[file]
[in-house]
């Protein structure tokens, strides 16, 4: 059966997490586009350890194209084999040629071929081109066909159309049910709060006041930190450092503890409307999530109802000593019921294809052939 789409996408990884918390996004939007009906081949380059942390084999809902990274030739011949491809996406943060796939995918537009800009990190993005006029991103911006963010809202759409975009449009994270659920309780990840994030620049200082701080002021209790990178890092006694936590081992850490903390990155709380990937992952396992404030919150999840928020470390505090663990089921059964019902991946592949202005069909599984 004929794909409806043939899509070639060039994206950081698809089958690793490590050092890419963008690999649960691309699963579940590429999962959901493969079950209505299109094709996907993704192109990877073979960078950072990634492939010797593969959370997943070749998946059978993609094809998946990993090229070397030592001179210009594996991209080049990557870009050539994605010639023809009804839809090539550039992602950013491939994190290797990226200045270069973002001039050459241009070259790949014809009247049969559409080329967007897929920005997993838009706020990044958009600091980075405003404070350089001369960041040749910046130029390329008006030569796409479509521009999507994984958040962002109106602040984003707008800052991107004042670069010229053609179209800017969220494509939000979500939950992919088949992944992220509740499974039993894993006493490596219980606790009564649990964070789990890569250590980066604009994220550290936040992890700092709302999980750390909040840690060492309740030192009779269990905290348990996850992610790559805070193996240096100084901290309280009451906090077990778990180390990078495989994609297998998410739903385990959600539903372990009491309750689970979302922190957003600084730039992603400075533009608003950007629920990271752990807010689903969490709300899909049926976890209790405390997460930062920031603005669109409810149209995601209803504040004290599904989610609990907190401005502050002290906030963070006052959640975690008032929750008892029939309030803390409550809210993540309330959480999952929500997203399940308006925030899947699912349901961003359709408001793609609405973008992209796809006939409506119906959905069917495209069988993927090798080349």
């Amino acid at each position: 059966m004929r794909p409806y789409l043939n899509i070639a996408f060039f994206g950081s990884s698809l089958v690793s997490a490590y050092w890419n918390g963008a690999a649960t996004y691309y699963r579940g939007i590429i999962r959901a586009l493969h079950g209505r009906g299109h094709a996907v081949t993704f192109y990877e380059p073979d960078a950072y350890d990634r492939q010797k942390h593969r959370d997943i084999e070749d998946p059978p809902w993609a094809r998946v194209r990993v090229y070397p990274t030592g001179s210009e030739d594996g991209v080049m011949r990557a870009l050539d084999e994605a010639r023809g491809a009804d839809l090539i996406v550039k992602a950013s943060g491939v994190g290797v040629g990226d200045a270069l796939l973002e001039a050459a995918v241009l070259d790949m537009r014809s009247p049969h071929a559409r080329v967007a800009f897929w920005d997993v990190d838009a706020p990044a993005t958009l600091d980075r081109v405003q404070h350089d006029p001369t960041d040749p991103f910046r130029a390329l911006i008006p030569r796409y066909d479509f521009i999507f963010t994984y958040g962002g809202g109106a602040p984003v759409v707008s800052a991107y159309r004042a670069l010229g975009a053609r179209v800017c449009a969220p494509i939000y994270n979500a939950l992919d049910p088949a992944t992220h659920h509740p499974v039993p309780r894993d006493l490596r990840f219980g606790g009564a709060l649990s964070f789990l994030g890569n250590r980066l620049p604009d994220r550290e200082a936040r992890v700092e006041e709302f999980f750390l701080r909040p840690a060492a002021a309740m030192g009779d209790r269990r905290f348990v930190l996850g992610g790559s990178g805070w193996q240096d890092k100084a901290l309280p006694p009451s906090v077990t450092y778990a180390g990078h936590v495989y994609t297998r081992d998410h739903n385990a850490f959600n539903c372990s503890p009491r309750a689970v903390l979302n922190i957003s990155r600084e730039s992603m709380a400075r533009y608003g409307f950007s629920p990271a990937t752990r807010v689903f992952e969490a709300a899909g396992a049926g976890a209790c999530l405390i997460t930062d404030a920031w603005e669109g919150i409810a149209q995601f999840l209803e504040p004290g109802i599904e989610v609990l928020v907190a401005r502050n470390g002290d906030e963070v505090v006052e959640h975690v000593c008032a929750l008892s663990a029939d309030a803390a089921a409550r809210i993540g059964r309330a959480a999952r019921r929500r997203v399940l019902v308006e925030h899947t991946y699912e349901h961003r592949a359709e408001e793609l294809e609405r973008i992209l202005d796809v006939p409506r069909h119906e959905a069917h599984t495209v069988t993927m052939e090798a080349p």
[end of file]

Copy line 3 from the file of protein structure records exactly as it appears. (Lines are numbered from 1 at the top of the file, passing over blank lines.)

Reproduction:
């Amino acid at each position: 059966m004929r794909p409806y789409l043939n899509i070639a996408f060039f994206g950081s990884s698809l089958v690793s997490a490590y050092w890419n918390g963008a690999a649960t996004y691309y699963r579940g939007i590429i999962r959901a586009l493969h079950g209505r009906g299109h094709a996907v081949t993704f192109y990877e380059p073979d960078a950072y350890d990634r492939q010797k942390h593969r959370d997943i084999e070749d998946p059978p809902w993609a094809r998946v194209r990993v090229y070397p990274t030592g001179s210009e030739d594996g991209v080049m011949r990557a870009l050539d084999e994605a010639r023809g491809a009804d839809l090539i996406v550039k992602a950013s943060g491939v994190g290797v040629g990226d200045a270069l796939l973002e001039a050459a995918v241009l070259d790949m537009r014809s009247p049969h071929a559409r080329v967007a800009f897929w920005d997993v990190d838009a706020p990044a993005t958009l600091d980075r081109v405003q404070h350089d006029p001369t960041d040749p991103f910046r130029a390329l911006i008006p030569r796409y066909d479509f521009i999507f963010t994984y958040g962002g809202g109106a602040p984003v759409v707008s800052a991107y159309r004042a670069l010229g975009a053609r179209v800017c449009a969220p494509i939000y994270n979500a939950l992919d049910p088949a992944t992220h659920h509740p499974v039993p309780r894993d006493l490596r990840f219980g606790g009564a709060l649990s964070f789990l994030g890569n250590r980066l620049p604009d994220r550290e200082a936040r992890v700092e006041e709302f999980f750390l701080r909040p840690a060492a002021a309740m030192g009779d209790r269990r905290f348990v930190l996850g992610g790559s990178g805070w193996q240096d890092k100084a901290l309280p006694p009451s906090v077990t450092y778990a180390g990078h936590v495989y994609t297998r081992d998410h739903n385990a850490f959600n539903c372990s503890p009491r309750a689970v903390l979302n922190i957003s990155r600084e730039s992603m709380a400075r533009y608003g409307f950007s629920p990271a990937t752990r807010v689903f992952e969490a709300a899909g396992a049926g976890a209790c999530l405390i997460t930062d404030a920031w603005e669109g919150i409810a149209q995601f999840l209803e504040p004290g109802i599904e989610v609990l928020v907190a401005r502050n470390g002290d906030e963070v505090v006052e959640h975690v000593c008032a929750l008892s663990a029939d309030a803390a089921a409550r809210i993540g059964r309330a959480a999952r019921r929500r997203v399940l019902v308006e925030h899947t991946y699912e349901h961003r592949a359709e408001e793609l294809e609405r973008i992209l202005d796809v006939p409506r069909h119906e959905a069917h599984t495209v069988t993927m052939e090798a080349p």